Last Word

Before you take a swing, be sure your words sing

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“Give me six hours to chop down a tree and I will spend the first four sharpening the axe.”

–Abraham Lincoln

(Flickr: net_efekt)

(Flickr: net_efekt)

 

What an important observation from the 16th president of the United States – personally, my favorite president.

It is well-documented that Lincoln’s slow but steady climb to the nation’s top office was fraught with failure.

Read: Twain: Really good books make all the difference

His resume was littered with lost elections and personal disappointments until he was finally elected president in 1860.

Lincoln’s persistence paid off, but more than that – he was patient and prepared.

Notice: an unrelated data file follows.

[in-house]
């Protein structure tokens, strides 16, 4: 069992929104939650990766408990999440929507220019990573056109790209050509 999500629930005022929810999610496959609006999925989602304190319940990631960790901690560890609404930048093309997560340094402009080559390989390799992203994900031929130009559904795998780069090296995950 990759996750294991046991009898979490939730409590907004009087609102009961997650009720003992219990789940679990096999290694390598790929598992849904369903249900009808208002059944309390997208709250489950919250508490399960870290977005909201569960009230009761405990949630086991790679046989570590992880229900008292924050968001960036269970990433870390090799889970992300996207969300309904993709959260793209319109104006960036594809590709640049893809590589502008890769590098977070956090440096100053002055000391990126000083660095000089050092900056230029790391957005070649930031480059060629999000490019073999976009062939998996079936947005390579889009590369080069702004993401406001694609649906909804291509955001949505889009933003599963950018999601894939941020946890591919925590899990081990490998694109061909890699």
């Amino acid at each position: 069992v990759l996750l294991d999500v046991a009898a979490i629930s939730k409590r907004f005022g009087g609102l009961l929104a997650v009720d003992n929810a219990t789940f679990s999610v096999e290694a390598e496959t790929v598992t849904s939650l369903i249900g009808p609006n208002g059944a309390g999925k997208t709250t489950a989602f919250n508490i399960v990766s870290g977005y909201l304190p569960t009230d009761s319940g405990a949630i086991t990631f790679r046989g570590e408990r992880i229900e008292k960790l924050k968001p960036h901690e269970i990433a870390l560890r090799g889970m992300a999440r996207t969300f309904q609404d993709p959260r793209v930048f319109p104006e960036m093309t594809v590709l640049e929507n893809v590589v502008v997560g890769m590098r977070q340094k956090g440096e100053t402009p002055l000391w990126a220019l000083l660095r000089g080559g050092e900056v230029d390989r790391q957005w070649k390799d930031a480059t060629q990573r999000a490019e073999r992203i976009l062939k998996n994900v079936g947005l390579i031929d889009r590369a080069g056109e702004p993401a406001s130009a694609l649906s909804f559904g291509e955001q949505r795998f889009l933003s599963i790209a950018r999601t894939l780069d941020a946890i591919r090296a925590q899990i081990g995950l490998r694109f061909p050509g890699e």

The notion calls to mind another quote attributed to Lincoln:

“I will study and prepare myself and someday my chance will come.”

Read: Let your story bloom in its own time

You may have goals for a successful writing career. You may have aspirations for crafting the great American novel. So, it’s understandable that you feel ready to dive in with abandon. You may feel inclined to pick up the axe and start swinging away.

But are you devoting enough time to your preparation? Are you putting in the necessary time truly honing your craft, wearing away every imperfection, sharpening your skills until they gleam and sparkle with steely precision?

Take a few moments today to consider the idea of taking your time and putting in the tireless hours it will take to become brilliant.

Kerri S. Mabee is managing editor at EducatedWriter.com and founder of Breeze Media & Communications. Learn more about her at kerrismabee.com.

Kerri S. Mabee

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